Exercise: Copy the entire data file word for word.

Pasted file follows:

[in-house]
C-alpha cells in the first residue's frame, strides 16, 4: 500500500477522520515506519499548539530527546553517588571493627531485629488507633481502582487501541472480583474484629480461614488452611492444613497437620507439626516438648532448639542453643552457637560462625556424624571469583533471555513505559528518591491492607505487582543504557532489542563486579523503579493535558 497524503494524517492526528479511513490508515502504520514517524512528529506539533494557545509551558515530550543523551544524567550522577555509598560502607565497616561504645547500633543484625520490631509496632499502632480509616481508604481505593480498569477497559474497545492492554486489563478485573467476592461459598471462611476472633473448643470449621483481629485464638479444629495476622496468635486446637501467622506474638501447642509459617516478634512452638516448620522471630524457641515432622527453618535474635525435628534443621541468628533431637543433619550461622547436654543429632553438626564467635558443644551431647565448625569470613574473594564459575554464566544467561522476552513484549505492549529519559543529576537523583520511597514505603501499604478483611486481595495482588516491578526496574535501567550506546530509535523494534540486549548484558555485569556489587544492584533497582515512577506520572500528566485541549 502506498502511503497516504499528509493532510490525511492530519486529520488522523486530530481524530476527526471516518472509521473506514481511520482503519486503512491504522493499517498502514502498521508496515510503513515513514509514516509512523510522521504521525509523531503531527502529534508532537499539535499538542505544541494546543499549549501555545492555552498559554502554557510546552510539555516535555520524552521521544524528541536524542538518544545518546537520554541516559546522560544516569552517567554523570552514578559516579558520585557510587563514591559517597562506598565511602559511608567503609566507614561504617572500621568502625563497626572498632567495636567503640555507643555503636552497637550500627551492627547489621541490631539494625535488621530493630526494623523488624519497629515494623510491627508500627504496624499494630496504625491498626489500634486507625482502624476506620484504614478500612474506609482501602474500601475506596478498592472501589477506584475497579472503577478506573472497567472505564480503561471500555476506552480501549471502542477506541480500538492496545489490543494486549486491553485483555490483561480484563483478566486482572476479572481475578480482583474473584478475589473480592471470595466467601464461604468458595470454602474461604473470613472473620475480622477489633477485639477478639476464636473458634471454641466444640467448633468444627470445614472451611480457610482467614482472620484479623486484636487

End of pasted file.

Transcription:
[in-house]
C-alpha cells in the first residue's frame, strides 16, 4: 500500500477522520515506519499548539530527546553517588571493627531485629488507633481502582487501541472480583474484629480461614488452611492444613497437620507439626516438648532448639542453643552457637560462625556424624571469583533471555513505559528518591491492607505487582543504557532489542563486579523503579493535558 497524503494524517492526528479511513490508515502504520514517524512528529506539533494557545509551558515530550543523551544524567550522577555509598560502607565497616561504645547500633543484625520490631509496632499502632480509616481508604481505593480498569477497559474497545492492554486489563478485573467476592461459598471462611476472633473448643470449621483481629485464638479444629495476622496468635486446637501467622506474638501447642509459617516478634512452638516448620522471630524457641515432622527453618535474635525435628534443621541468628533431637543433619550461622547436654543429632553438626564467635558443644551431647565448625569470613574473594564459575554464566544467561522476552513484549505492549529519559543529576537523583520511597514505603501499604478483611486481595495482588516491578526496574535501567550506546530509535523494534540486549548484558555485569556489587544492584533497582515512577506520572500528566485541549 502506498502511503497516504499528509493532510490525511492530519486529520488522523486530530481524530476527526471516518472509521473506514481511520482503519486503512491504522493499517498502514502498521508496515510503513515513514509514516509512523510522521504521525509523531503531527502529534508532537499539535499538542505544541494546543499549549501555545492555552498559554502554557510546552510539555516535555520524552521521544524528541536524542538518544545518546537520554541516559546522560544516569552517567554523570552514578559516579558520585557510587563514591559517597562506598565511602559511608567503609566507614561504617572500621568502625563497626572498632567495636567503640555507643555503636552497637550500627551492627547489621541490631539494625535488621530493630526494623523488624519497629515494623510491627508500627504496624499494630496504625491498626489500634486507625482502624476506620484504614478500612474506609482501602474500601475506596478498592472501589477506584475497579472503577478506573472497567472505564480503561471500555476506552480501549471502542477506541480500538492496545489490543494486549486491553485483555490483561480484563483478566486482572476479572481475578480482583474473584478475589473480592471470595466467601464461604468458595470454602474461604473470613472473620475480622477489633477485639477478639476464636473458634471454641466444640467448633468444627470445614472451611480457610482467614482472620484479623486484636487